What you should be reading: Issue #2 November 2021

Here’s what you should be reading:

1. The Nothingness of Money

Money has an outsized importance in our lives. The pursuit of money consumes most of us and over a period it becomes way more important than it should. We lead our entire lives worrying day and night about money, about meeting arbitrary targets-not that aren’t important. But all of us philosophically know that we don’t take the money to our graves.

Ironically, money becomes less important as we get older and at that point the other things, the experiences become important. So what if realize that nothingness of money early in our lives? This is a brilliant piece on our never-ending pursuit of money.

The only way to resolve this tension is to remind yourself that you are already aware of the inevitable futility of a money-centered pursuit. That what you will see as ridiculous later can actually be perceived as ridiculous now.

Money is the great everything and also the great nothing.

“Wisdom is the co-existence of contradictory truths, and money is the clearest example of this. We must internalize its importance while also recognizing its pointlessness. We must operate within the story of money while also understanding that it’s a fairy tale.”

2. How do fund flows impact stock prices?

When investors are looking at stocks, they mostly don’t think about the impact of fund flows on the prices. The common assumption is that the markets are efficient enough to digest the impact of large flows on stocks and the prices will revert to their fair price. But we live in the world of passive investing where there are continuous flows into large portions of the market. Some people have called it the “permanent bid”. So this leads to the question: Can stocks remain disconnected from their fundamentals for a long time?

Drew Dickson is this brilliant post looks at the research and teases out the various perspective on this. This is really fascinating

So yes, flows may matter in the short, and maybe even the intermediate term. As Graham said, the market is a voting machine. But it eventually weighs.

Accordingly, flows just aren’t the primary motivator of long-term stock returns. They may accompany them on the journey, but they aren’t sitting in the driver’s seat.

3. The ten trillion dollar man

Exchange Traded Funds (ETFs) are eating the world. It nearly took a decade for US ETFs to hit the $100 billion mark, today, the ETF AUM is $7 trillion, the growth has been stunning.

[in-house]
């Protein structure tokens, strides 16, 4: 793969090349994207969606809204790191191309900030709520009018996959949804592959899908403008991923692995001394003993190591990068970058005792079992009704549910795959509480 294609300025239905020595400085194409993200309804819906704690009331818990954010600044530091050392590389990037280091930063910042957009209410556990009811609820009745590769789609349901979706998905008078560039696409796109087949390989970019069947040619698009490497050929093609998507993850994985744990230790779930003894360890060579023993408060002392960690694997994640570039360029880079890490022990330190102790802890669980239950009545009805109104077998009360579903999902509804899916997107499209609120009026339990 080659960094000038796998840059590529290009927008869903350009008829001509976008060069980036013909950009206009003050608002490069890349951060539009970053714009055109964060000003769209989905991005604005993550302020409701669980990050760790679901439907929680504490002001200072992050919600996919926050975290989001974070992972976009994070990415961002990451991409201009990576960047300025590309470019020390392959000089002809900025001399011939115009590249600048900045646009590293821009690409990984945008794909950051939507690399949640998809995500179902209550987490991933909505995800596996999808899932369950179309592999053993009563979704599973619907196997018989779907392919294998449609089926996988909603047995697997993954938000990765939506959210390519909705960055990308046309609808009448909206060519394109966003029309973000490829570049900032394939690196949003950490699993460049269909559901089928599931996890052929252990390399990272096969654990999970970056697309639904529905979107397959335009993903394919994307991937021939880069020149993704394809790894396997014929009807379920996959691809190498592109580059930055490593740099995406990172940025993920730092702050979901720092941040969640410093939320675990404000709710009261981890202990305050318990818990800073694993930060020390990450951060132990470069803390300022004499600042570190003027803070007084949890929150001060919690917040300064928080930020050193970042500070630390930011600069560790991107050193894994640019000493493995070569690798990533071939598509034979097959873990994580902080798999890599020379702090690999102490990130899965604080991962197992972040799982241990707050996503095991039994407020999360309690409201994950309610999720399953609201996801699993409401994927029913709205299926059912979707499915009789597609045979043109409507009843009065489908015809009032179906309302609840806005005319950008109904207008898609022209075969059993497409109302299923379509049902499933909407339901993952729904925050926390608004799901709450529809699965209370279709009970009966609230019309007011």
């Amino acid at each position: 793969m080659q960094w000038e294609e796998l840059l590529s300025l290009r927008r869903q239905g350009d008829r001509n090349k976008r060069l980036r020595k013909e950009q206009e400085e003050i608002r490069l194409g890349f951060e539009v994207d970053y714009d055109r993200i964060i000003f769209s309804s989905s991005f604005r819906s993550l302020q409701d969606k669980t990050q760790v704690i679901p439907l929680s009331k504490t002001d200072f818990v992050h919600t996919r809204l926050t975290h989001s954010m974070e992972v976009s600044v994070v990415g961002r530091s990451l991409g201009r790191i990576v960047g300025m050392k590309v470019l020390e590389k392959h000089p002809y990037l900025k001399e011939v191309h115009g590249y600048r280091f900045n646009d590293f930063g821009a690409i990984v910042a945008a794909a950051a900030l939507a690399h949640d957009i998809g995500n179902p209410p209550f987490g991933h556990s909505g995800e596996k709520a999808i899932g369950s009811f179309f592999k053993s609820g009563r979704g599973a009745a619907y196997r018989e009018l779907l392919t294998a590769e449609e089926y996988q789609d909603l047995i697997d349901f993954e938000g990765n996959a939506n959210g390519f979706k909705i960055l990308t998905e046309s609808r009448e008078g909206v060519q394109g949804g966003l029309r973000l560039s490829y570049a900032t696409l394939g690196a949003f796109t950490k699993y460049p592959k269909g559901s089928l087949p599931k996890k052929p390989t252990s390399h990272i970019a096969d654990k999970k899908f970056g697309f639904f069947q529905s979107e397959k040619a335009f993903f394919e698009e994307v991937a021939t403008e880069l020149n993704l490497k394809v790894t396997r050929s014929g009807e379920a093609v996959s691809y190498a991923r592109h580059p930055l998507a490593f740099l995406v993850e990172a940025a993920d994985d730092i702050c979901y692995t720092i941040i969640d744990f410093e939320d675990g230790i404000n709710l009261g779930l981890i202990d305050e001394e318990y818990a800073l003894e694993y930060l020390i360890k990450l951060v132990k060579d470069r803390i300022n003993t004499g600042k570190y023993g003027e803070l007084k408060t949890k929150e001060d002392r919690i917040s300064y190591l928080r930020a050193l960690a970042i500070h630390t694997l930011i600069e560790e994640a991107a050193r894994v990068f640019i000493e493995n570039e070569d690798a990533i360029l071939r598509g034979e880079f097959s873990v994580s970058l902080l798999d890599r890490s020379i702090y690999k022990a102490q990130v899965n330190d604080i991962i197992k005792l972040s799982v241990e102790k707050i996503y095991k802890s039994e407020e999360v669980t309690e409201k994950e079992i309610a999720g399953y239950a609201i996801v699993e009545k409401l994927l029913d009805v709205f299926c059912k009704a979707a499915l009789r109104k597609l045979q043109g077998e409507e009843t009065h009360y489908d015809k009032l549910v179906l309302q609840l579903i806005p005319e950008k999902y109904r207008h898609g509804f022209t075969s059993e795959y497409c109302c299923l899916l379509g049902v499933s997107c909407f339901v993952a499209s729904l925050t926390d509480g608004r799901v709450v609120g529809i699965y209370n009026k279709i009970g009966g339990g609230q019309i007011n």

And no single firm has been responsible for the growth of ETFs than Blackrock, which is the 80,000-pound gorilla in the ETF space. Larry Fink, the founder of Blackrock has turned the firm into a global asset management giant through some shrewd and deft maneuvers with $10 trillion in AUM. For context, the Indian mutual fund AUM for context is just around ~$500 billion.

The story of how Blackrock became the giant that it is today is just like a suspense thriller. Here’s a brilliant FT long read.

Today, BlackRock has overall assets under management of almost $10 trillion crores, which is roughly equivalent to the entire global hedge fund, private equity, and venture capital industries combined.

4. 3 Levels of FOMO

Warren Buffett once said the reason bubbles exist is because people see neighbors dumber than they are getting rich.

And there’s a lot of dumb stuff that is making people rich these days as the fear of missing out, or what we call FOMO has to be at all-time highs.

5. It’s all in the earnings

Share prices deviate from fair value all the time and the volatility in markets is much higher than what is justified by the fundamentals. But what drives investors to move share prices away from fair value? The first thing that comes to our mind when presented with this question are things like sentiment or expectations about future earnings. But it is much harder to try to quantify the impact of these factors.

Joachim Klement summarizes a research paper published by Andrei Shleifer and his colleagues on what actually makes prices deviate from fair value.

6. The same stories, again and again

This one from Morgan Housel is a brilliant read; Every culture and era share universal characteristics that repeat again and again. The same attitudes, the same flaws, the same stories that show up all over the place. They’re reflections of how people’s heads work no matter where they live or when they were born.

Those common behaviours are what I find the most interesting from history because they’re not just trivia – you can be nearly assured that they’ll eventually impact your own life.

In the news:

$100 billion in valuation, no real revenue:

If there is something that can summarize irrationality or sky-high levels of optimism in the markets, I think the IPO of Rivian might just be it. The EV startup made its stock market debut recently in 2021’s biggest IPO. Soon after the listing, the company hit a valuation of $100 billion, which is more than that of century-old Ford and General Motors. Interesting thing to note in all this is, the company is yet to make any real revenue as of now.


Here’s what you should listen to;

So what have you been reading, listening, watching to? Share below :point_down: